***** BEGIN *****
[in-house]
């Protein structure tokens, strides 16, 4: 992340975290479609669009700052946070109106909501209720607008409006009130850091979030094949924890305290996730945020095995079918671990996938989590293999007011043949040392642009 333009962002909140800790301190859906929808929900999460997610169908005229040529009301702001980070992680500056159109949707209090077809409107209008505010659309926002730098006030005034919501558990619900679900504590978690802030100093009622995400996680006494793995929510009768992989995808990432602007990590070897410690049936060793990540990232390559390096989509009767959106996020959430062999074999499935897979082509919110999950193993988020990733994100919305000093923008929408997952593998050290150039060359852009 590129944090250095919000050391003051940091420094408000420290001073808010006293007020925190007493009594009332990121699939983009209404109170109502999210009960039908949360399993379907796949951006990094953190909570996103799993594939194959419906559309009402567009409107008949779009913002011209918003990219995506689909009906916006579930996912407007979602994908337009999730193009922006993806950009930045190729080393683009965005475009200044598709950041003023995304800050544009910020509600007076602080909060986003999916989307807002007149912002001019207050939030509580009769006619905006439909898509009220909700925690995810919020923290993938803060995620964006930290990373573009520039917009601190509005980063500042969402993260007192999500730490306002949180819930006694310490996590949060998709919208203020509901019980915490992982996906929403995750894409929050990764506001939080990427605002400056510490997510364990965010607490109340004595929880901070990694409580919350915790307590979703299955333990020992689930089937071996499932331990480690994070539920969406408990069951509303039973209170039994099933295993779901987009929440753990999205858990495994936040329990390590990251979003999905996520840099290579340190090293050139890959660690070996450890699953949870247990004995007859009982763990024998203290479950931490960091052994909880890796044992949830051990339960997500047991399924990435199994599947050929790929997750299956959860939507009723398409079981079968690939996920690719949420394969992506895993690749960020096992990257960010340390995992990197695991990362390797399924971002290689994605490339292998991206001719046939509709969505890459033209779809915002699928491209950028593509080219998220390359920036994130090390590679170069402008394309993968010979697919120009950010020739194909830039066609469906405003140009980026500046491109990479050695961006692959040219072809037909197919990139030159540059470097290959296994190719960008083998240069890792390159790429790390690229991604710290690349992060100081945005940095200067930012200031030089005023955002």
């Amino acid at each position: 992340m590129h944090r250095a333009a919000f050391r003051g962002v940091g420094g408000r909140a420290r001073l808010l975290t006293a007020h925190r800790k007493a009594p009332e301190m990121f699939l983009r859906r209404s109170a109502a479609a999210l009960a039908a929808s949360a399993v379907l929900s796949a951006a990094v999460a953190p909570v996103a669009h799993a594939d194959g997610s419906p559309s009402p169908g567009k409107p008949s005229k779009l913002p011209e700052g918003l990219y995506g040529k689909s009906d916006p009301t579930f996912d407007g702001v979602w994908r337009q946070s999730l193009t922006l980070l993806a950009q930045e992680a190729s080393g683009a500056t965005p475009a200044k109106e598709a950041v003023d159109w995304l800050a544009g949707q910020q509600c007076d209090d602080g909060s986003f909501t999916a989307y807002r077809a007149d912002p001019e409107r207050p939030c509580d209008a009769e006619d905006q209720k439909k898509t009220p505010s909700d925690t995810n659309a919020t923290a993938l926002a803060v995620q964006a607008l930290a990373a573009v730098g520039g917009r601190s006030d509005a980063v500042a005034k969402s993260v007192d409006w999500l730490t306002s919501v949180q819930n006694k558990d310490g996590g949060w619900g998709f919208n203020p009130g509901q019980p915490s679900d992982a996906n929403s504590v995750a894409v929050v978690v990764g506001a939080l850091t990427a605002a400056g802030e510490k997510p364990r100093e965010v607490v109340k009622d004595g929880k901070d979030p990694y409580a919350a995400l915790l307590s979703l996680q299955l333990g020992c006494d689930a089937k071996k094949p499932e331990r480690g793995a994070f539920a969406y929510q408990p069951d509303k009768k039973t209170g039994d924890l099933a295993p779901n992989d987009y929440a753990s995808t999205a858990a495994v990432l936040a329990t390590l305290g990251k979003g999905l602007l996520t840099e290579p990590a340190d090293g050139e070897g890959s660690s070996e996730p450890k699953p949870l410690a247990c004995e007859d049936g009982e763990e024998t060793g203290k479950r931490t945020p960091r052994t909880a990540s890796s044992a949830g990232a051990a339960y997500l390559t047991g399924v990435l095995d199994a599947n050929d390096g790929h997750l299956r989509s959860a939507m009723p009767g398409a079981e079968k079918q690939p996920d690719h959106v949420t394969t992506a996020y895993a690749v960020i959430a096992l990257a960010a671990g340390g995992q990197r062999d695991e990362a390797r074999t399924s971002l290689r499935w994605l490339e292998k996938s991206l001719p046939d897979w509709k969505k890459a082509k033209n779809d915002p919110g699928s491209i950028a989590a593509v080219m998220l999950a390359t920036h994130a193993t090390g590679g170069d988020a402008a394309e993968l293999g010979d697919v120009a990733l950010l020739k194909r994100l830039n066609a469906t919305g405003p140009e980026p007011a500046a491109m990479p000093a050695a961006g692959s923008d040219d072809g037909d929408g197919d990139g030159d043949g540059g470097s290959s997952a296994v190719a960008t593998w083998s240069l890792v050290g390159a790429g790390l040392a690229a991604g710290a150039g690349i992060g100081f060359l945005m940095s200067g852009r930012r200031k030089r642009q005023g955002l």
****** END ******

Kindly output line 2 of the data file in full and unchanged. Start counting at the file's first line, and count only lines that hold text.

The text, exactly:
């Protein structure tokens, strides 16, 4: 992340975290479609669009700052946070109106909501209720607008409006009130850091979030094949924890305290996730945020095995079918671990996938989590293999007011043949040392642009 333009962002909140800790301190859906929808929900999460997610169908005229040529009301702001980070992680500056159109949707209090077809409107209008505010659309926002730098006030005034919501558990619900679900504590978690802030100093009622995400996680006494793995929510009768992989995808990432602007990590070897410690049936060793990540990232390559390096989509009767959106996020959430062999074999499935897979082509919110999950193993988020990733994100919305000093923008929408997952593998050290150039060359852009 590129944090250095919000050391003051940091420094408000420290001073808010006293007020925190007493009594009332990121699939983009209404109170109502999210009960039908949360399993379907796949951006990094953190909570996103799993594939194959419906559309009402567009409107008949779009913002011209918003990219995506689909009906916006579930996912407007979602994908337009999730193009922006993806950009930045190729080393683009965005475009200044598709950041003023995304800050544009910020509600007076602080909060986003999916989307807002007149912002001019207050939030509580009769006619905006439909898509009220909700925690995810919020923290993938803060995620964006930290990373573009520039917009601190509005980063500042969402993260007192999500730490306002949180819930006694310490996590949060998709919208203020509901019980915490992982996906929403995750894409929050990764506001939080990427605002400056510490997510364990965010607490109340004595929880901070990694409580919350915790307590979703299955333990020992689930089937071996499932331990480690994070539920969406408990069951509303039973209170039994099933295993779901987009929440753990999205858990495994936040329990390590990251979003999905996520840099290579340190090293050139890959660690070996450890699953949870247990004995007859009982763990024998203290479950931490960091052994909880890796044992949830051990339960997500047991399924990435199994599947050929790929997750299956959860939507009723398409079981079968690939996920690719949420394969992506895993690749960020096992990257960010340390995992990197695991990362390797399924971002290689994605490339292998991206001719046939509709969505890459033209779809915002699928491209950028593509080219998220390359920036994130090390590679170069402008394309993968010979697919120009950010020739194909830039066609469906405003140009980026500046491109990479050695961006692959040219072809037909197919990139030159540059470097290959296994190719960008083998240069890792390159790429790390690229991604710290690349992060100081945005940095200067930012200031030089005023955002």